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Coverage and determinants of childhood immunization in Nigeria: A systematic review and meta-analysis

Wednesday, 10th of May 2017 Print

Vaccine
Volume 35, Issue 22, Pages 2871-3006 (19 May 2017)
http://www.sciencedirect.com/science/journal/0264410X/35/22

Reviews
Coverage and determinants of childhood immunization in Nigeria: A systematic review and meta-analysis
Review Article
Pages 2871-2881
Davies Adeloye, Wura Jacobs, Ann O. Amuta, Oluwatomisin Ogundipe, Oluwaseun Mosaku, Muktar A. Gadanya, Gbolahan Oni
Abstract
Introduction
The proportion of fully immunized children in Nigeria is reportedly low. There are concerns over national immunization data quality, with this possibly limiting country-wide response. We reviewed publicly available evidence on routine immunization across Nigeria to estimate national and zonal coverage of childhood immunization and associated determinants.
Methods
A systematic search of Medline, EMBASE, Global Health and African Journals Online (AJOL) was conducted. We included population-based studies on childhood immunization in Nigeria. A random effects meta-analysis was conducted on extracted crude rates to arrive at national and zonal pooled estimates for the country.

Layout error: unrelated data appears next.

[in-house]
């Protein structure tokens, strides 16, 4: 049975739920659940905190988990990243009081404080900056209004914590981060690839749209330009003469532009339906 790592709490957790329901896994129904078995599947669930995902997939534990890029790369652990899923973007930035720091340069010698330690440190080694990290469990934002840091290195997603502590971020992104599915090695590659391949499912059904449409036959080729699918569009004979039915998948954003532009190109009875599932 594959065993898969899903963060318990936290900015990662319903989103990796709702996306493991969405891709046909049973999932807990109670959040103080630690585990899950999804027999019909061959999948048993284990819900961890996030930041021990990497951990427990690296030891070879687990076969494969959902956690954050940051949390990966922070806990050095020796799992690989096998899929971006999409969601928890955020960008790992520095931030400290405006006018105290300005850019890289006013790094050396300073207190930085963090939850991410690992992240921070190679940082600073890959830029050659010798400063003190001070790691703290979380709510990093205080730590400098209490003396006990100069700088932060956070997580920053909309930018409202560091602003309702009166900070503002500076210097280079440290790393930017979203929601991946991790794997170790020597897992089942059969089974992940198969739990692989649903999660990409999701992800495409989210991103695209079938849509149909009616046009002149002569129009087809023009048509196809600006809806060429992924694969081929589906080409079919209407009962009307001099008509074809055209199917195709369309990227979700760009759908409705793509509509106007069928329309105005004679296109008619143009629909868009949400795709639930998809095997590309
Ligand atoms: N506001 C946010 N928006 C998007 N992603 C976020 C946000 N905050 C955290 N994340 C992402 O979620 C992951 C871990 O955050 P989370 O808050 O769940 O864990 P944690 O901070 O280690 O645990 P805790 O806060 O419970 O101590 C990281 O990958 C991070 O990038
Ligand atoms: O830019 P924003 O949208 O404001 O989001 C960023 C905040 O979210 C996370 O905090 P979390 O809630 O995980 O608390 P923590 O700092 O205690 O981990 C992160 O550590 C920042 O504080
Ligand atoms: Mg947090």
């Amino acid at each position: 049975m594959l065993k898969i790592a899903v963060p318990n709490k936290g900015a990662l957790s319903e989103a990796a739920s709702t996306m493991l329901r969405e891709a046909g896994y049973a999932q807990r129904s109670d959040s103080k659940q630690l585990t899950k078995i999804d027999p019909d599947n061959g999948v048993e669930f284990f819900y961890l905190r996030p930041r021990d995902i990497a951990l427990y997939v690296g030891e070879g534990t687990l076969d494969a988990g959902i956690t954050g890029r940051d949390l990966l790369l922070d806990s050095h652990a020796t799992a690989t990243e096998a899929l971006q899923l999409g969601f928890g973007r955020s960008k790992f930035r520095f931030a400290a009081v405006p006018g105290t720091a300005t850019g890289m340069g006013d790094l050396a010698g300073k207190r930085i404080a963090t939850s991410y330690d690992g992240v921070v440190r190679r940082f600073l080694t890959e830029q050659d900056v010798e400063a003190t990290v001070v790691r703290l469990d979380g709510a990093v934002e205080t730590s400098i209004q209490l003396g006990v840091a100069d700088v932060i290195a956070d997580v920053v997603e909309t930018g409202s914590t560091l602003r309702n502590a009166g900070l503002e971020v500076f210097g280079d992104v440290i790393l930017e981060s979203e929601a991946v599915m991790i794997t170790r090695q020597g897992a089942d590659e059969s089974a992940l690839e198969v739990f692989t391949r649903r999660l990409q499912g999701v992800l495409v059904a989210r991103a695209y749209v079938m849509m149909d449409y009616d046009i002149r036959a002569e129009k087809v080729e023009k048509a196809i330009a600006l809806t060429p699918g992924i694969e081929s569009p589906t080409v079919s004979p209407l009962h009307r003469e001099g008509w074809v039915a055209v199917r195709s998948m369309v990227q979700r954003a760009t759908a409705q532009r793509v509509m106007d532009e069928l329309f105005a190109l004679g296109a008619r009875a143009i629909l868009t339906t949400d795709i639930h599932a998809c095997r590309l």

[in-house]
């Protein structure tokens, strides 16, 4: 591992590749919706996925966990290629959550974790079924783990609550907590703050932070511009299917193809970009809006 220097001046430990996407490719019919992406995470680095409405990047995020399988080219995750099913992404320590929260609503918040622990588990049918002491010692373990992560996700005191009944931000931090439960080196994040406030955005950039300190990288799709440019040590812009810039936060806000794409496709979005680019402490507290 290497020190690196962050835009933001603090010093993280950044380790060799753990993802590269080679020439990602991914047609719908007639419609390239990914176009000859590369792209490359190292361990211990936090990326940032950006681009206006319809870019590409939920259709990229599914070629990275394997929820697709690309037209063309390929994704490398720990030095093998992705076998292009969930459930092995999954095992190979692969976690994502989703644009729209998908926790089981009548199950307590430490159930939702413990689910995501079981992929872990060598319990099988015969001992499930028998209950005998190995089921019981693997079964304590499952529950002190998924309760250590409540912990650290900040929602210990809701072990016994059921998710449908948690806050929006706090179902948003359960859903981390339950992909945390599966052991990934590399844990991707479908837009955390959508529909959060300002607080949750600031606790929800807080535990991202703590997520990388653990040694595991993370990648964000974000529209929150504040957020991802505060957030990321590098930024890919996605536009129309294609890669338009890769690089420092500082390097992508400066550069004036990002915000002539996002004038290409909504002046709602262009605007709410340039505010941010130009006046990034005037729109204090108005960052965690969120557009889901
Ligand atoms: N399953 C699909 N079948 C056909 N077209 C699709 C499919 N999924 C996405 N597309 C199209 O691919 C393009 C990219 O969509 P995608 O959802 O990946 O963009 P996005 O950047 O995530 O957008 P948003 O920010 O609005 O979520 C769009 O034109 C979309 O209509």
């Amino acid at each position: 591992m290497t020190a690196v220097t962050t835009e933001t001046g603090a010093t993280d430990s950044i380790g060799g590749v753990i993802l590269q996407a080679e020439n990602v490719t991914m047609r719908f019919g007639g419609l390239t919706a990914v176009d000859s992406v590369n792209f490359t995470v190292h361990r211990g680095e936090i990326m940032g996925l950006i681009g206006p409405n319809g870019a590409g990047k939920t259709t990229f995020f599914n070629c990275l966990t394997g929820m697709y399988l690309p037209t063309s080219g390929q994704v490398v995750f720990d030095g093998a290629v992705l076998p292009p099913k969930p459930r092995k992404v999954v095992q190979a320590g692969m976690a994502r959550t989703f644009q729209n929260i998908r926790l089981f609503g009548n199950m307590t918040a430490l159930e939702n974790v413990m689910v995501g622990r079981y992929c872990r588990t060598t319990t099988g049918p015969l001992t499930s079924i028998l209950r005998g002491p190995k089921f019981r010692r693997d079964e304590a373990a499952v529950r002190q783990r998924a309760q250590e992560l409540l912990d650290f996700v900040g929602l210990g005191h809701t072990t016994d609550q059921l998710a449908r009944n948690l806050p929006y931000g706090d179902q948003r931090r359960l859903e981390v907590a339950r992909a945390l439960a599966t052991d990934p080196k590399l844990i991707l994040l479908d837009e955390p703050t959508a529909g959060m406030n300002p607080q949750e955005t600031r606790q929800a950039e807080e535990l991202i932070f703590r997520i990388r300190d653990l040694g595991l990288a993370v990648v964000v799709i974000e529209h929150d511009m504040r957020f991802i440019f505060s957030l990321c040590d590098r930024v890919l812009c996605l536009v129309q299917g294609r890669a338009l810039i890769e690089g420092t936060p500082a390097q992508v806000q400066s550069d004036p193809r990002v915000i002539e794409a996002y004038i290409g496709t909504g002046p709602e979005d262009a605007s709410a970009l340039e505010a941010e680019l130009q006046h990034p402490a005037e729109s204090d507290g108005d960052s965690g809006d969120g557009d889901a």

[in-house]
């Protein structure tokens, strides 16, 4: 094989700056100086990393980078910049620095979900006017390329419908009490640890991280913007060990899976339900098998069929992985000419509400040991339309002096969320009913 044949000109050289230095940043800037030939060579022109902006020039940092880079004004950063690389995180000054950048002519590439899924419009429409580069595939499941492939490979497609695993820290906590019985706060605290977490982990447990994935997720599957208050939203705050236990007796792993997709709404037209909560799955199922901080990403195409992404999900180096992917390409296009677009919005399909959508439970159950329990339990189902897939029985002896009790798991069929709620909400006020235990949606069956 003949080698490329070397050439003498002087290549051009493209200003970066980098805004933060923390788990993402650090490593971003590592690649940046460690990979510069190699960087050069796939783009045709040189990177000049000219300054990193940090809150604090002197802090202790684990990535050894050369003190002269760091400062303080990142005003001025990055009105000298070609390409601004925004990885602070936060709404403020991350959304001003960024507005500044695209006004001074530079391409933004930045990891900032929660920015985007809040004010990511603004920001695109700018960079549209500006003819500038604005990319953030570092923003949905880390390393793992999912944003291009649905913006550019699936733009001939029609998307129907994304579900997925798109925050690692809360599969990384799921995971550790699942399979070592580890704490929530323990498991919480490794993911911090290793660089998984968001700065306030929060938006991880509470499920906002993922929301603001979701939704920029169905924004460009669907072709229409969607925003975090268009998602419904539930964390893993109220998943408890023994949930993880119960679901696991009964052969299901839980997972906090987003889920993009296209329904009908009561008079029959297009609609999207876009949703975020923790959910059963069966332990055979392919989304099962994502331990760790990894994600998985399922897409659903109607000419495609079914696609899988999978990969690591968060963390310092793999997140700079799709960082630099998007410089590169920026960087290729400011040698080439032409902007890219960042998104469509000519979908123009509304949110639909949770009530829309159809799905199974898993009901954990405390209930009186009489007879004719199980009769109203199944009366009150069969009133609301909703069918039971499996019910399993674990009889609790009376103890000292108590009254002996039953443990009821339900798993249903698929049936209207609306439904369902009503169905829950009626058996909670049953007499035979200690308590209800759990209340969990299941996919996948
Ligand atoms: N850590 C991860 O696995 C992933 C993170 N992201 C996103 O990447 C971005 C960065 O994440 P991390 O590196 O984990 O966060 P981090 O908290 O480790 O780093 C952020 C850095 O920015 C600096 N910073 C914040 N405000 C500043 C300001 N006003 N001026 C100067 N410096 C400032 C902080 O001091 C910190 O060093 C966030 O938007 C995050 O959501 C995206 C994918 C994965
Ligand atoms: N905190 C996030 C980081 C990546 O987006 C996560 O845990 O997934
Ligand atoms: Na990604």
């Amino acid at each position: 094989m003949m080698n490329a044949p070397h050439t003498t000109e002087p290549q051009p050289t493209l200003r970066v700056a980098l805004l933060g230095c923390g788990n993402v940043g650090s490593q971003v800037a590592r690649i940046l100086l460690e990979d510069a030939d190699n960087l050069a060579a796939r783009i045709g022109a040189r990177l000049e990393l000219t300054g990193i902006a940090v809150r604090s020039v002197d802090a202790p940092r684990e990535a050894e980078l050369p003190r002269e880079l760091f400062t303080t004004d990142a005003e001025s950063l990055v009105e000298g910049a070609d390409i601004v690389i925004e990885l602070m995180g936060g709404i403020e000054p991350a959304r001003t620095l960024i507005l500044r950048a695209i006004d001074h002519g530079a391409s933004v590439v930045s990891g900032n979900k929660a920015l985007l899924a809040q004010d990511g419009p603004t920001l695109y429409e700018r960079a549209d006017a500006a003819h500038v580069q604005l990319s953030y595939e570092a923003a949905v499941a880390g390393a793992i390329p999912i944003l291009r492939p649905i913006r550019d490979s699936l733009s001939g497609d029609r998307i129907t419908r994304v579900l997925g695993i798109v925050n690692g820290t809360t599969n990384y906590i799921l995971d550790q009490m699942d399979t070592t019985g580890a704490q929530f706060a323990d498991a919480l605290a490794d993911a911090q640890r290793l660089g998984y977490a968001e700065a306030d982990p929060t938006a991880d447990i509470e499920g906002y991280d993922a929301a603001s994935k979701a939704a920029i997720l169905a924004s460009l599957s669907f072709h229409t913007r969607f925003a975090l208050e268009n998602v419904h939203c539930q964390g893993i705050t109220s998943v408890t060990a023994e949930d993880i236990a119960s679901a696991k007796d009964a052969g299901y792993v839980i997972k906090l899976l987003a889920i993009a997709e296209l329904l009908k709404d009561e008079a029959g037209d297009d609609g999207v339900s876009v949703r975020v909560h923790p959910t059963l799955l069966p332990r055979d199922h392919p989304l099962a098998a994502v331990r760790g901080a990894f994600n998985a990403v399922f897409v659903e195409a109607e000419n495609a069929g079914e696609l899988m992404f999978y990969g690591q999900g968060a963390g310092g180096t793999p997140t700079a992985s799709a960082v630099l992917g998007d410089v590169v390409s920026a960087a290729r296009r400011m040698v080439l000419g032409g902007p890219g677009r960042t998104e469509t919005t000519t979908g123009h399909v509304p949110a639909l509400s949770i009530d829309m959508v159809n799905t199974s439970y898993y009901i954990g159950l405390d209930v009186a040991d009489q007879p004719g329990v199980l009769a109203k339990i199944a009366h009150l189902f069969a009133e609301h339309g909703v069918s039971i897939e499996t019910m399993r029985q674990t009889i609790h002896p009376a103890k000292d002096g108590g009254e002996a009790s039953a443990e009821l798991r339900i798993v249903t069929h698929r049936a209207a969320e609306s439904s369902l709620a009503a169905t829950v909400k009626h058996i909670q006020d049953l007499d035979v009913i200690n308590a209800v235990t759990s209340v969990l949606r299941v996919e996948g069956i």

Results
Our search returned 646 hits. 21 studies covering 25 sites and 26,960 children were selected. The estimated proportion of fully immunized children in Nigeria was 34.4% (95% confidence interval [CI]: 27.0–41.9), with South-south zone having the highest at 51.5% (95% CI: 20.5–82.6), and North-west the lowest at 9.5% (95% CI: 4.6–14.4). Mothers social engagements (OR = 4.0, 95% CI: 1.9–8.1) and vaccines unavailability (OR = 3.9, 95% CI: 1.2–12.3) were mostly reported for low coverage. Other leading determinants were vaccine safety concerns (OR = 3.0, 95% CI: 0.9–9.4), mothers low education (OR = 2.5, 95% CI: 1.8–3.6) and poor information (OR = 2.0, 95% CI: 0.8–4.7).
Conclusion
Our study suggests a low coverage of childhood immunization in Nigeria. Due to the paucity of data in the Northern states, we are still uncertain of the quality of evidence presented. It is hoped that this study will prompt the needed research, public health and policy changes toward increased evenly-spread coverage of childhood immunization in the country.

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